As I write this, I am in the middle of reading the book “You’re Not Listening: What You’re Missing and Why It Matters” by Kate Murphy. This book was chosen for the MACO (Maryland Association of Counties) Book Club discussion in December—something that I have excitedly participated in since taking office. Two years ago, in December, I repeated the Oath of Office and officially became a Commissioner of St. Mary’s County, so this marks the halfway point of my first, and hopefully not last, term. In every “normal” job, there are periodic performance reviews and self or peer assessments. As an elected official, performance review happens at re-election time. Still, I felt that some self-reflection at the halfway point is warranted and will hopefully help make my next two years more valuable and useful.
The job of a county commissioner is interesting. One of my favorite parts of the job is the wide variety of topics we deal with daily. When running for office, I never would have predicted that we would have a global pandemic. I knew that the commissioners were also the Board of Health, but never has the Board of Health needed to meet so regularly and had such a significant impact. On any given week, I might be learning about the proper way to fit an N95 face mask, the effect of chronic 9-1-1 abusers on our EMS system, or the budgetary needs of operating our parks system in the middle of a pandemic. All the while, the county has experienced record rainfall, and I have faced the immediate need to get smart on what impact local policies can have on the increased flooding in diverse areas of the county. Considering that both the short term and long term solutions are expensive, complex, and involve multiple departments at multiple government levels, it is clear that there is no easy fix, but to the person whose home has been flooded, it is a very real problem that deserves a solution. This job requires an immense amount of reading and covers a vast range of issues.
Another vital part of the job is the requirement for team-work. I am one of five commissioners; we must work together to accomplish anything, and we have done that. I’ve been able to contribute to two balanced budgets. Still, it takes multiple commissioners to pass a budget, change a policy, or fund a study that will help to improve residents’ quality of life. We also must work with other groups, including our State Senator and Delegates, our Board of Education, various community groups, and our county employees. All of these different groups ultimately have the same underlying goal of improving our county residents’ lives, so approaching all of our interactions with that same goal in the forefront of our minds will allow for continued success.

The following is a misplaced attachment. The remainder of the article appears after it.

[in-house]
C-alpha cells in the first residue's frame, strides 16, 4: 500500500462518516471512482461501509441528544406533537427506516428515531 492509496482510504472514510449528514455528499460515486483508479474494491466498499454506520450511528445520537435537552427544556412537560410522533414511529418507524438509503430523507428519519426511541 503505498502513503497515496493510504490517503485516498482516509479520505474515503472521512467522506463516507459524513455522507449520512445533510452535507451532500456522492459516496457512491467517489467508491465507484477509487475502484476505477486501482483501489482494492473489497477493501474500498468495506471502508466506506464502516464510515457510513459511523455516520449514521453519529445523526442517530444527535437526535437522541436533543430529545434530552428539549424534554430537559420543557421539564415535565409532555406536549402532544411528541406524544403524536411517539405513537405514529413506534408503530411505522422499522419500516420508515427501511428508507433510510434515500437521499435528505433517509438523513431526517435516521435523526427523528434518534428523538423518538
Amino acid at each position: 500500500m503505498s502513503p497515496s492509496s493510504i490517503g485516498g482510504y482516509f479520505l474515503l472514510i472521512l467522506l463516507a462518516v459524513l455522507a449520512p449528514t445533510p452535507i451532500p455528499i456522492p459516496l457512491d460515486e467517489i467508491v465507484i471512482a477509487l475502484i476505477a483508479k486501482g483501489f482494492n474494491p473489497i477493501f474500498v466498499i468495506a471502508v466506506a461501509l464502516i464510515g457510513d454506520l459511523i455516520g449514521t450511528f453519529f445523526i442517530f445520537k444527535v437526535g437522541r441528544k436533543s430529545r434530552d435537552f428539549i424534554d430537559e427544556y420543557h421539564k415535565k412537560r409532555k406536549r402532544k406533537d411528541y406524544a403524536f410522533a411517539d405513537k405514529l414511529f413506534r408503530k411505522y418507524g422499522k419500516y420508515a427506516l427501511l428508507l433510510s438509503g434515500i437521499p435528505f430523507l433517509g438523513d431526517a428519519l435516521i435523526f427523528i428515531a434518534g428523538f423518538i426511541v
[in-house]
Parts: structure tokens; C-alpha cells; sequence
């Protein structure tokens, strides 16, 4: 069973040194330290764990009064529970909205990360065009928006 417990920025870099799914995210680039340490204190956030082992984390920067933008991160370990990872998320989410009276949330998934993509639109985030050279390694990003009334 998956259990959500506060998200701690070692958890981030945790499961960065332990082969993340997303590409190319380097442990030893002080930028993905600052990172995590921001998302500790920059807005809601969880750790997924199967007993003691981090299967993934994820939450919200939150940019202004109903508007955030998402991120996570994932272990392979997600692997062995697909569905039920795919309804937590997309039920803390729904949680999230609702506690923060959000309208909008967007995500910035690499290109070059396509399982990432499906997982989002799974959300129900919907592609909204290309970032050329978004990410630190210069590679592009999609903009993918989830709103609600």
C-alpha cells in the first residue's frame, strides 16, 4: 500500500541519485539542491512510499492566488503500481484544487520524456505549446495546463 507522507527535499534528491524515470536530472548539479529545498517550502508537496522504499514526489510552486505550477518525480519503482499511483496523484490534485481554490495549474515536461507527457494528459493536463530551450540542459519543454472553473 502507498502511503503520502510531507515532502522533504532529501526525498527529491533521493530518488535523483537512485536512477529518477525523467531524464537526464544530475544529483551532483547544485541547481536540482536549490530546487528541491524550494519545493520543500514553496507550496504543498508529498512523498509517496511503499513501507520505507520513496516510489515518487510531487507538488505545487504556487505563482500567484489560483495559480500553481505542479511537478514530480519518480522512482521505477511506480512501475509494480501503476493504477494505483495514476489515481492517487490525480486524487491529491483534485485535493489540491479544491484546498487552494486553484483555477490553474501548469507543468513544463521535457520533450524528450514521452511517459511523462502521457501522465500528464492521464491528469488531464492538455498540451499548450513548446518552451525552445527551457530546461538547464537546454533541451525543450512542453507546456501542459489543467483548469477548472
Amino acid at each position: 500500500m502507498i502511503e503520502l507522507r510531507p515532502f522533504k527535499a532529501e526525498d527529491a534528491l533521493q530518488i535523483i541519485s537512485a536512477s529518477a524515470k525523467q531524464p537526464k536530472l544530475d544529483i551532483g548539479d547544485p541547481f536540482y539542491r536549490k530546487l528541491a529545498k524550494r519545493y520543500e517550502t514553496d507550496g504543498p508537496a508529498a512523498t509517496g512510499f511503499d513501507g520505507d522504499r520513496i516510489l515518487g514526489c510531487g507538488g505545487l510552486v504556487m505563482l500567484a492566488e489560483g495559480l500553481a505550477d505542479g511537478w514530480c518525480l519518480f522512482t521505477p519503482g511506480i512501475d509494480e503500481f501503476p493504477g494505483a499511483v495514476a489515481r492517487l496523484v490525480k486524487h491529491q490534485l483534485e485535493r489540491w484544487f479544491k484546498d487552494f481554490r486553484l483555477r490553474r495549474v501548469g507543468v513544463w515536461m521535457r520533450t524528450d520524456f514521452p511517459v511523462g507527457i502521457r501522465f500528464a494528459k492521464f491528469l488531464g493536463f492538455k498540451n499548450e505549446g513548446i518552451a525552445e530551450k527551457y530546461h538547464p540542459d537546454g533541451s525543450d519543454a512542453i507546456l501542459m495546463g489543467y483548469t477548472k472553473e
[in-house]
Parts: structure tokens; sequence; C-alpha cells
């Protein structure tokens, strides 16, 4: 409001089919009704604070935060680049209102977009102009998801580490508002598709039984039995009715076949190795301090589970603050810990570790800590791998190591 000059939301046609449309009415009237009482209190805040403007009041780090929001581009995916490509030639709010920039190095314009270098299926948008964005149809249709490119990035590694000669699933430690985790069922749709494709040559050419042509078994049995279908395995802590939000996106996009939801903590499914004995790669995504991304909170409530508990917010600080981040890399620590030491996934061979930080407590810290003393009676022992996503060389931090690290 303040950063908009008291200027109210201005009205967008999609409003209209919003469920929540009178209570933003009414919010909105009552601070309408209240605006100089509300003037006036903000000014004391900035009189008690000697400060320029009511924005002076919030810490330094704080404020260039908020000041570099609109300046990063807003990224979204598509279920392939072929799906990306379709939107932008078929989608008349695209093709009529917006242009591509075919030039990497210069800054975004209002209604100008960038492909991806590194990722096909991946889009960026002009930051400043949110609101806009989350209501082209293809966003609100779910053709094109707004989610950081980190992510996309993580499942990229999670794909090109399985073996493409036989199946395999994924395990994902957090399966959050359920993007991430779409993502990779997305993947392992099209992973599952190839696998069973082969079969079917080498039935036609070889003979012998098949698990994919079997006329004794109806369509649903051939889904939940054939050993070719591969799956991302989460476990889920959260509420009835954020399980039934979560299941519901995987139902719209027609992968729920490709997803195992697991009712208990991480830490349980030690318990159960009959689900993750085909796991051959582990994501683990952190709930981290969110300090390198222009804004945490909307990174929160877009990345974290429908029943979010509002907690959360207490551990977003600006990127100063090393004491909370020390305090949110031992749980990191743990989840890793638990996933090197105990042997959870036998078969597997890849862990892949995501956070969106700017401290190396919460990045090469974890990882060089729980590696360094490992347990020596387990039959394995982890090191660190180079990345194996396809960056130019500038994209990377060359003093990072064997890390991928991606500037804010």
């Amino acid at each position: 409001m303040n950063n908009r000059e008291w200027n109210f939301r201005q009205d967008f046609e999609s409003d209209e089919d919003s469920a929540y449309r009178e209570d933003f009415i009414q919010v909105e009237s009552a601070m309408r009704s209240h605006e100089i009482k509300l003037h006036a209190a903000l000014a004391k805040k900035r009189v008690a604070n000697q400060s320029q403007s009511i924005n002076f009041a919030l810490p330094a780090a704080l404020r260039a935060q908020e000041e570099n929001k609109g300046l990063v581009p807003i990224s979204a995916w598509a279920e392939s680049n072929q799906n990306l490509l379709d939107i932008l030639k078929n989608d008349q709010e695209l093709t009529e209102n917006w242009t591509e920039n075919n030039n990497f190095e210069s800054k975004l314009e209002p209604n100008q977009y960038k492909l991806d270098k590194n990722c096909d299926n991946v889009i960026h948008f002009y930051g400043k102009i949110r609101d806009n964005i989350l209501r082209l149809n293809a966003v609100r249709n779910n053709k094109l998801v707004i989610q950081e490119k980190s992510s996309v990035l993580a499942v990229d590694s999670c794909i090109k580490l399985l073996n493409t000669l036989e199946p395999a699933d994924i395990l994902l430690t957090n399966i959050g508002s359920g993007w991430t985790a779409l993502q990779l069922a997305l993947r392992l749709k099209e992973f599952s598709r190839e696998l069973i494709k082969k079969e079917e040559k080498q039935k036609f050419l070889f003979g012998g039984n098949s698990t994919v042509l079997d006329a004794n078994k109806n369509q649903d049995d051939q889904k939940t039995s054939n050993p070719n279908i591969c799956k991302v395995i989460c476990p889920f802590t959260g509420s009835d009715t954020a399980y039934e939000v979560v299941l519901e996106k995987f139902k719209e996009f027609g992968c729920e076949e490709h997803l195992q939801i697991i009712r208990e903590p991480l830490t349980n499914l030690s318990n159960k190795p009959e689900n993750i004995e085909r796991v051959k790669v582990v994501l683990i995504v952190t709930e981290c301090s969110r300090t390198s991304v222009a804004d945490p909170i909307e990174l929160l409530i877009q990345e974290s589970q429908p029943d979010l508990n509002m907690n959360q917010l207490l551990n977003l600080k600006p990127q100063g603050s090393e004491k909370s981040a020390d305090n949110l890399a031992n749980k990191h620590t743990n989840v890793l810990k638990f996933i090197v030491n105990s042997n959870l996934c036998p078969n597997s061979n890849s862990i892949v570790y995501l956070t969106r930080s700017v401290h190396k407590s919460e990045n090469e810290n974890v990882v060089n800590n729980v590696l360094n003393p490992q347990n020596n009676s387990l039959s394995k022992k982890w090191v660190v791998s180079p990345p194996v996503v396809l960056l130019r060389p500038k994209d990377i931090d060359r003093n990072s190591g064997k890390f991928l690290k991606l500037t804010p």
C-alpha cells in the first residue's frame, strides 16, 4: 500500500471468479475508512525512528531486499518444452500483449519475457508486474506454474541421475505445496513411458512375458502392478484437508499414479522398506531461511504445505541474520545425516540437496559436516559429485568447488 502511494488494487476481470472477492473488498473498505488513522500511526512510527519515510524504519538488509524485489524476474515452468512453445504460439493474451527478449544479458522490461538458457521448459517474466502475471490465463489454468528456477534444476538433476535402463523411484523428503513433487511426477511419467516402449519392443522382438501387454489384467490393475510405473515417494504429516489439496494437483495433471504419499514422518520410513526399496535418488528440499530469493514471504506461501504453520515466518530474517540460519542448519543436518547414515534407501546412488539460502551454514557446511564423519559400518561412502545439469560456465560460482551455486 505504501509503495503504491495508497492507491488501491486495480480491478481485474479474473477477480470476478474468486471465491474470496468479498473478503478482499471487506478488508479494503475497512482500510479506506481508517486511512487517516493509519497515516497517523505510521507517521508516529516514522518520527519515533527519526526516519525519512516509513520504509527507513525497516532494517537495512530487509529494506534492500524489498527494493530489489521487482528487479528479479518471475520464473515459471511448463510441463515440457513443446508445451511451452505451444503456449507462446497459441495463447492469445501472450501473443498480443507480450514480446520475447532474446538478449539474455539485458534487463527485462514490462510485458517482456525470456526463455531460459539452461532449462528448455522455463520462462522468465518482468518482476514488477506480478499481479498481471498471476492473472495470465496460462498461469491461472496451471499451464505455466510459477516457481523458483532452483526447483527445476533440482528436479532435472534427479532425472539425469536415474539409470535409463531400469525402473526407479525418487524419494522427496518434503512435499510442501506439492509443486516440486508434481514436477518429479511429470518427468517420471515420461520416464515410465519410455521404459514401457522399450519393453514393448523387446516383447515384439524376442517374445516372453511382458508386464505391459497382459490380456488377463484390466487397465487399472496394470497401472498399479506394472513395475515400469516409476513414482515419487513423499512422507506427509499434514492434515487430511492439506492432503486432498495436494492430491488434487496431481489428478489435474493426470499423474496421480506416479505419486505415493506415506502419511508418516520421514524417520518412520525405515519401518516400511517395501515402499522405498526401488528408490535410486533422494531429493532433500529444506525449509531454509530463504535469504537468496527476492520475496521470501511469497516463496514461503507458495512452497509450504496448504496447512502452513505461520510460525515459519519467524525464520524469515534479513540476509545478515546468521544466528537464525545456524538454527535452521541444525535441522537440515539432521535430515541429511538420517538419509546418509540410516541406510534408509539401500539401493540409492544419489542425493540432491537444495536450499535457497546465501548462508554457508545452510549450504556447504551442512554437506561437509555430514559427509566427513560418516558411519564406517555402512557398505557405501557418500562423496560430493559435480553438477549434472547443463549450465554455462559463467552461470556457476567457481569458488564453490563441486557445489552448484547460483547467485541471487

In all of the decisions we’ve had to make, I have tried to approach the information with honesty, open-mindedness, fairness, and occasionally a little humor. A lesson that all new commissioners are quick to learn is that you can’t, and won’t, make everyone happy. Some of the hardest parts of my job are when I can’t provide a solution to a citizen’s problems, especially when they have reached out for help. Often I’m able to get them in touch with the correct stakeholders to assist, but not always. Other frustrations include the pace of progress on items that seem so clear to me and the constant misinformation that I view in our increasingly polarized society. I have also strived to be transparent in all that we do as Commissioners—which hopefully, those who read my weekly FaceBook posts appreciate. In these meeting summaries, I try not to put too much opinion in my account of our actions, but I do include every action we take.
I do not have all of the answers or solutions. I already have an internal list of mistakes to improve upon and regrets for missed opportunities that I won’t let pass by a second time. If you have contacted me in the past and received a late response (or are still waiting on a response), please know it was not intentional, and I would encourage you to reach out again. Whether through calling the office, emailing my commissioner email, or reaching out through Facebook, there are multiple ways to get in touch. My desire is for continuous communication and improvement, learning and collaboration, and leaving the county a better place than when I started. When the time comes for me to leave office, I hope to be remembered as a commissioner who actively listened. Please keep the feedback, suggestions, ideas, and even criticism coming!